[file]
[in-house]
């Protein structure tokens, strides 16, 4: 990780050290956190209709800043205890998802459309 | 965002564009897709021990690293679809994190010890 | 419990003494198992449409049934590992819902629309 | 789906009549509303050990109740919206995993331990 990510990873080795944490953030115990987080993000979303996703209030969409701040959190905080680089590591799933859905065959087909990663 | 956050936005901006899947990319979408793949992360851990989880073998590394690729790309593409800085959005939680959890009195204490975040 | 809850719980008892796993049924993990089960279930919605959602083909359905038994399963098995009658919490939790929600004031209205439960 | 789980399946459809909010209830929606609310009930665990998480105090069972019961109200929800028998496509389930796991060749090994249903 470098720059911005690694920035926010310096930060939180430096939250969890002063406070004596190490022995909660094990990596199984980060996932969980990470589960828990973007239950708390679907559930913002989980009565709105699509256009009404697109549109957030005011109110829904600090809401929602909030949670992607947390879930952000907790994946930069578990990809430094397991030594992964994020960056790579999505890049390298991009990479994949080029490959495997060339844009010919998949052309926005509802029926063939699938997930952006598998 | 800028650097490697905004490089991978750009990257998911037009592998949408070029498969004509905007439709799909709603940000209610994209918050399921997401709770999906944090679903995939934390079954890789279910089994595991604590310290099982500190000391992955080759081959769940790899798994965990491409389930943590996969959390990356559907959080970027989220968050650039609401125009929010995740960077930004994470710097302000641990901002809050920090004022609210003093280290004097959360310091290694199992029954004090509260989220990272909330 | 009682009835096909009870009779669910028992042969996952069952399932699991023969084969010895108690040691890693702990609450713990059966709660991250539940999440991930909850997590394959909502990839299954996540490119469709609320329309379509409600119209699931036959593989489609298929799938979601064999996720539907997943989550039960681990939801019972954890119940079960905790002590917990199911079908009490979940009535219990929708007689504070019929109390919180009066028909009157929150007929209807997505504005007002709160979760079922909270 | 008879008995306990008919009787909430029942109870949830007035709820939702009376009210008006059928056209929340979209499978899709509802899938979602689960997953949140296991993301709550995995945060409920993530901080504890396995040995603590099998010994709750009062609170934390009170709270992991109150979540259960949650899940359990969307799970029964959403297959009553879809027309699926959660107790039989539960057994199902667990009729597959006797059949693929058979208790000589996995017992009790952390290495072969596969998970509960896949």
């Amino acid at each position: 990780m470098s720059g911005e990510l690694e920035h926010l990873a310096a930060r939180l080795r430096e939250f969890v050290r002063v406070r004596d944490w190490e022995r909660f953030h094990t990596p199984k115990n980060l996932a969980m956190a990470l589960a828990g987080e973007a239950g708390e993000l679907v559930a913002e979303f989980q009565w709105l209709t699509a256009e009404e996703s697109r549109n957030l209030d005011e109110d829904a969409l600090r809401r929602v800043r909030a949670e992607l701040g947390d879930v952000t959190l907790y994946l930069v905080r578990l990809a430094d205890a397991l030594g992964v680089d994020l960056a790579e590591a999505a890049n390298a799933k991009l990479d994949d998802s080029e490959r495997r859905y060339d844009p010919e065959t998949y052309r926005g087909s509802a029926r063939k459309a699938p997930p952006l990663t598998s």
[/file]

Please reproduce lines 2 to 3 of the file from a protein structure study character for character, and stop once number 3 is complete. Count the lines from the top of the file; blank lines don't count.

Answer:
């Protein structure tokens, strides 16, 4: 990780050290956190209709800043205890998802459309 | 965002564009897709021990690293679809994190010890 | 419990003494198992449409049934590992819902629309 | 789906009549509303050990109740919206995993331990 990510990873080795944490953030115990987080993000979303996703209030969409701040959190905080680089590591799933859905065959087909990663 | 956050936005901006899947990319979408793949992360851990989880073998590394690729790309593409800085959005939680959890009195204490975040 | 809850719980008892796993049924993990089960279930919605959602083909359905038994399963098995009658919490939790929600004031209205439960 | 789980399946459809909010209830929606609310009930665990998480105090069972019961109200929800028998496509389930796991060749090994249903 470098720059911005690694920035926010310096930060939180430096939250969890002063406070004596190490022995909660094990990596199984980060996932969980990470589960828990973007239950708390679907559930913002989980009565709105699509256009009404697109549109957030005011109110829904600090809401929602909030949670992607947390879930952000907790994946930069578990990809430094397991030594992964994020960056790579999505890049390298991009990479994949080029490959495997060339844009010919998949052309926005509802029926063939699938997930952006598998 | 800028650097490697905004490089991978750009990257998911037009592998949408070029498969004509905007439709799909709603940000209610994209918050399921997401709770999906944090679903995939934390079954890789279910089994595991604590310290099982500190000391992955080759081959769940790899798994965990491409389930943590996969959390990356559907959080970027989220968050650039609401125009929010995740960077930004994470710097302000641990901002809050920090004022609210003093280290004097959360310091290694199992029954004090509260989220990272909330 | 009682009835096909009870009779669910028992042969996952069952399932699991023969084969010895108690040691890693702990609450713990059966709660991250539940999440991930909850997590394959909502990839299954996540490119469709609320329309379509409600119209699931036959593989489609298929799938979601064999996720539907997943989550039960681990939801019972954890119940079960905790002590917990199911079908009490979940009535219990929708007689504070019929109390919180009066028909009157929150007929209807997505504005007002709160979760079922909270 | 008879008995306990008919009787909430029942109870949830007035709820939702009376009210008006059928056209929340979209499978899709509802899938979602689960997953949140296991993301709550995995945060409920993530901080504890396995040995603590099998010994709750009062609170934390009170709270992991109150979540259960949650899940359990969307799970029964959403297959009553879809027309699926959660107790039989539960057994199902667990009729597959006797059949693929058979208790000589996995017992009790952390290495072969596969998970509960896949």
């Amino acid at each position: 990780m470098s720059g911005e990510l690694e920035h926010l990873a310096a930060r939180l080795r430096e939250f969890v050290r002063v406070r004596d944490w190490e022995r909660f953030h094990t990596p199984k115990n980060l996932a969980m956190a990470l589960a828990g987080e973007a239950g708390e993000l679907v559930a913002e979303f989980q009565w709105l209709t699509a256009e009404e996703s697109r549109n957030l209030d005011e109110d829904a969409l600090r809401r929602v800043r909030a949670e992607l701040g947390d879930v952000t959190l907790y994946l930069v905080r578990l990809a430094d205890a397991l030594g992964v680089d994020l960056a790579e590591a999505a890049n390298a799933k991009l990479d994949d998802s080029e490959r495997r859905y060339d844009p010919e065959t998949y052309r926005g087909s509802a029926r063939k459309a699938p997930p952006l990663t598998s």